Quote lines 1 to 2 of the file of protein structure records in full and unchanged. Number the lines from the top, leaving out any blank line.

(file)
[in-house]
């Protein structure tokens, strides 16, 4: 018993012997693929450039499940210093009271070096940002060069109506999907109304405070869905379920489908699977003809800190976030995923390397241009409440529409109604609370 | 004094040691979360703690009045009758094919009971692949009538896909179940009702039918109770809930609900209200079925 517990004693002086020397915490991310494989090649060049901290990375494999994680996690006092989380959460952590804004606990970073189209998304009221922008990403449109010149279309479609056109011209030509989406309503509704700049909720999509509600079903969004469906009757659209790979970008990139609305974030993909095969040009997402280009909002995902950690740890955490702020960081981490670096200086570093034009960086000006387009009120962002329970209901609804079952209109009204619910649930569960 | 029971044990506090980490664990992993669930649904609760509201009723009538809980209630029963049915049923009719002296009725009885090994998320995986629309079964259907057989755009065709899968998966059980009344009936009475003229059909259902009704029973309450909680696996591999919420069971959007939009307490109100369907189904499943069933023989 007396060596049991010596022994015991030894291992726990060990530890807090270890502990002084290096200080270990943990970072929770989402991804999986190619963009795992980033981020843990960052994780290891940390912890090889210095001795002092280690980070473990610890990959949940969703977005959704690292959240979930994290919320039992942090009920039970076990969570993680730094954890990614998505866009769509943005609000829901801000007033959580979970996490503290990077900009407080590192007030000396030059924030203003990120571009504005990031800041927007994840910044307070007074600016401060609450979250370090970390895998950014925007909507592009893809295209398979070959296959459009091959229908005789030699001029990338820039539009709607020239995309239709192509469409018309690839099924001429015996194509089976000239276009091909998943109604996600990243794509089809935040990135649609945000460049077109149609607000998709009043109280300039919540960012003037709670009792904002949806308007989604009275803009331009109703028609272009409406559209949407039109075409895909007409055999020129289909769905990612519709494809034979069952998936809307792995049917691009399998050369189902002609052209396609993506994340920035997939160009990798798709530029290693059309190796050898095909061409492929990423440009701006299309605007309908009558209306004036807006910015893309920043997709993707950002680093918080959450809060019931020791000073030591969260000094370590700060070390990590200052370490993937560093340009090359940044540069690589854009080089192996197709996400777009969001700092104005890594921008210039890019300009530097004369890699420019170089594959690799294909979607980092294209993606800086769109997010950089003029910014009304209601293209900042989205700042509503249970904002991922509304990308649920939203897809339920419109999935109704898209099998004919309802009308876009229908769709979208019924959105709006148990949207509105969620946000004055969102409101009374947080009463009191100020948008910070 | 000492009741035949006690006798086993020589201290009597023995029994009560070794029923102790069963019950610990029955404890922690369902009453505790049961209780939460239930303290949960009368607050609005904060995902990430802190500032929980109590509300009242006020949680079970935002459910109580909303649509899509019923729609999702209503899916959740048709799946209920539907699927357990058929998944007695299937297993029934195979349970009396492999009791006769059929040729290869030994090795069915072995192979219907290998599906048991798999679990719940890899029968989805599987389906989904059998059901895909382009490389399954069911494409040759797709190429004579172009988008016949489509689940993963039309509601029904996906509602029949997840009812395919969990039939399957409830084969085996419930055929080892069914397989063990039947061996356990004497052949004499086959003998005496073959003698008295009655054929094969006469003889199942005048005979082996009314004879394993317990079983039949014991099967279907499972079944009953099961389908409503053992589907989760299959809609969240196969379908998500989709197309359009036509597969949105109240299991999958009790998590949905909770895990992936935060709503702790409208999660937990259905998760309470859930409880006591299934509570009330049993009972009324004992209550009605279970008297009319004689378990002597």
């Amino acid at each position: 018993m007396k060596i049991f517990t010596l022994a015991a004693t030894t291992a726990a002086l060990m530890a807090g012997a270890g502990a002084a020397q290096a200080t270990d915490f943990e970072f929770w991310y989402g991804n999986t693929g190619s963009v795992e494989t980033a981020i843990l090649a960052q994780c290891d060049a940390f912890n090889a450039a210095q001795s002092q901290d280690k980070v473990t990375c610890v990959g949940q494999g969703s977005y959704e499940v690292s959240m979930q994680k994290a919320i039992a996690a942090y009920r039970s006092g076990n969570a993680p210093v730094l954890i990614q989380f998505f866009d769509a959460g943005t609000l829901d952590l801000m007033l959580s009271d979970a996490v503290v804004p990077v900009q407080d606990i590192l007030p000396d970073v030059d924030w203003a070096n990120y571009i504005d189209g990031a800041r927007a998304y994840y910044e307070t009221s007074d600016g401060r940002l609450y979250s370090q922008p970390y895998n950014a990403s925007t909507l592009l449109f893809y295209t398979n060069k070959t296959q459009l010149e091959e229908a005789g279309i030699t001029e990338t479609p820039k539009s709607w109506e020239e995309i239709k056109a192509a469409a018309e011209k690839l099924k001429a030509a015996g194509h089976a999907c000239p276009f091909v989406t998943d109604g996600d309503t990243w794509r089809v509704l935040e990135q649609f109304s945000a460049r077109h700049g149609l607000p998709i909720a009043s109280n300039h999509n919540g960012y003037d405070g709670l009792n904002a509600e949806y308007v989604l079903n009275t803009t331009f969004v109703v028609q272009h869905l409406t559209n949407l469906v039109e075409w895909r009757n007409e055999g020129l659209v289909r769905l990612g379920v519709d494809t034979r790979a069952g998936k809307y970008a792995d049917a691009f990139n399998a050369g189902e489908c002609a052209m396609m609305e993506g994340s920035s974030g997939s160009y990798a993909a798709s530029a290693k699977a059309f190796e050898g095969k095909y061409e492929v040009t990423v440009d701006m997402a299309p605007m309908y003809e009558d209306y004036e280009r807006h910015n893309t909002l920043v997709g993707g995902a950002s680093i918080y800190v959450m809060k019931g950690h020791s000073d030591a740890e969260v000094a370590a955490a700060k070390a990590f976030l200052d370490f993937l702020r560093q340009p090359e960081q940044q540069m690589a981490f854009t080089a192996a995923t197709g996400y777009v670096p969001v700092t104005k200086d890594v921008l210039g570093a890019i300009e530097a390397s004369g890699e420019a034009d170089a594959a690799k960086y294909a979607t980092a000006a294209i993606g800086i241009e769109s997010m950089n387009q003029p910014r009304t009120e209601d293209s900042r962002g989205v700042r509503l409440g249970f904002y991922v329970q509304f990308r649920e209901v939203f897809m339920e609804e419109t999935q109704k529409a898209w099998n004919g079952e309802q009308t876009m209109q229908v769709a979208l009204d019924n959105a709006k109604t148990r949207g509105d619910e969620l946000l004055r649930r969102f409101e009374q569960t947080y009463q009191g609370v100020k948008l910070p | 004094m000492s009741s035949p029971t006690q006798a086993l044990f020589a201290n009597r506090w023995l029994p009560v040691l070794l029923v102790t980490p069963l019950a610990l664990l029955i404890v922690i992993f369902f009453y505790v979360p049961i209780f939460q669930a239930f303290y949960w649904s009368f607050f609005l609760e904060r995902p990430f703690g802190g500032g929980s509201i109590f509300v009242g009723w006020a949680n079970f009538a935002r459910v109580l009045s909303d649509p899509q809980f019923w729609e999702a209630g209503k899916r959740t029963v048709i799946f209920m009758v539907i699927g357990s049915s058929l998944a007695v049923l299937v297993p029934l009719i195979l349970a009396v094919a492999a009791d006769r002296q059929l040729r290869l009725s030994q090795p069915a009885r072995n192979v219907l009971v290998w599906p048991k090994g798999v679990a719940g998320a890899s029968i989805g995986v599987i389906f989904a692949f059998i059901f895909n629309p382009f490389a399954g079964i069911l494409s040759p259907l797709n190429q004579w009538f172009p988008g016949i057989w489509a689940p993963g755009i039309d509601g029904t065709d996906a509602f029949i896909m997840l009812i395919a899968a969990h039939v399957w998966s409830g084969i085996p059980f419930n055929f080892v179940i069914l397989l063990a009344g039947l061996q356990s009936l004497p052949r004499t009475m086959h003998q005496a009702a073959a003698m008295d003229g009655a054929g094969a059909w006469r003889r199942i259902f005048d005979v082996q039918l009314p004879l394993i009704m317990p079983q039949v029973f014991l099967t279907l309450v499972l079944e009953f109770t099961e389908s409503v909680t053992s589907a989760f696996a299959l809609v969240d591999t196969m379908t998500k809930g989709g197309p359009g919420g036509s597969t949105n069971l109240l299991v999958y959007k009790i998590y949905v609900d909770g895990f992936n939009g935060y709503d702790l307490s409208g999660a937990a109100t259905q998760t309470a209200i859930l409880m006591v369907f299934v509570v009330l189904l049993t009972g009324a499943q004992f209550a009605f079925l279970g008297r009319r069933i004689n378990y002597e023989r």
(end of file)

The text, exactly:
[in-house]
């Protein structure tokens, strides 16, 4: 018993012997693929450039499940210093009271070096940002060069109506999907109304405070869905379920489908699977003809800190976030995923390397241009409440529409109604609370 | 004094040691979360703690009045009758094919009971692949009538896909179940009702039918109770809930609900209200079925 517990004693002086020397915490991310494989090649060049901290990375494999994680996690006092989380959460952590804004606990970073189209998304009221922008990403449109010149279309479609056109011209030509989406309503509704700049909720999509509600079903969004469906009757659209790979970008990139609305974030993909095969040009997402280009909002995902950690740890955490702020960081981490670096200086570093034009960086000006387009009120962002329970209901609804079952209109009204619910649930569960 | 029971044990506090980490664990992993669930649904609760509201009723009538809980209630029963049915049923009719002296009725009885090994998320995986629309079964259907057989755009065709899968998966059980009344009936009475003229059909259902009704029973309450909680696996591999919420069971959007939009307490109100369907189904499943069933023989 007396060596049991010596022994015991030894291992726990060990530890807090270890502990002084290096200080270990943990970072929770989402991804999986190619963009795992980033981020843990960052994780290891940390912890090889210095001795002092280690980070473990610890990959949940969703977005959704690292959240979930994290919320039992942090009920039970076990969570993680730094954890990614998505866009769509943005609000829901801000007033959580979970996490503290990077900009407080590192007030000396030059924030203003990120571009504005990031800041927007994840910044307070007074600016401060609450979250370090970390895998950014925007909507592009893809295209398979070959296959459009091959229908005789030699001029990338820039539009709607020239995309239709192509469409018309690839099924001429015996194509089976000239276009091909998943109604996600990243794509089809935040990135649609945000460049077109149609607000998709009043109280300039919540960012003037709670009792904002949806308007989604009275803009331009109703028609272009409406559209949407039109075409895909007409055999020129289909769905990612519709494809034979069952998936809307792995049917691009399998050369189902002609052209396609993506994340920035997939160009990798798709530029290693059309190796050898095909061409492929990423440009701006299309605007309908009558209306004036807006910015893309920043997709993707950002680093918080959450809060019931020791000073030591969260000094370590700060070390990590200052370490993937560093340009090359940044540069690589854009080089192996197709996400777009969001700092104005890594921008210039890019300009530097004369890699420019170089594959690799294909979607980092294209993606800086769109997010950089003029910014009304209601293209900042989205700042509503249970904002991922509304990308649920939203897809339920419109999935109704898209099998004919309802009308876009229908769709979208019924959105709006148990949207509105969620946000004055969102409101009374947080009463009191100020948008910070 | 000492009741035949006690006798086993020589201290009597023995029994009560070794029923102790069963019950610990029955404890922690369902009453505790049961209780939460239930303290949960009368607050609005904060995902990430802190500032929980109590509300009242006020949680079970935002459910109580909303649509899509019923729609999702209503899916959740048709799946209920539907699927357990058929998944007695299937297993029934195979349970009396492999009791006769059929040729290869030994090795069915072995192979219907290998599906048991798999679990719940890899029968989805599987389906989904059998059901895909382009490389399954069911494409040759797709190429004579172009988008016949489509689940993963039309509601029904996906509602029949997840009812395919969990039939399957409830084969085996419930055929080892069914397989063990039947061996356990004497052949004499086959003998005496073959003698008295009655054929094969006469003889199942005048005979082996009314004879394993317990079983039949014991099967279907499972079944009953099961389908409503053992589907989760299959809609969240196969379908998500989709197309359009036509597969949105109240299991999958009790998590949905909770895990992936935060709503702790409208999660937990259905998760309470859930409880006591299934509570009330049993009972009324004992209550009605279970008297009319004689378990002597």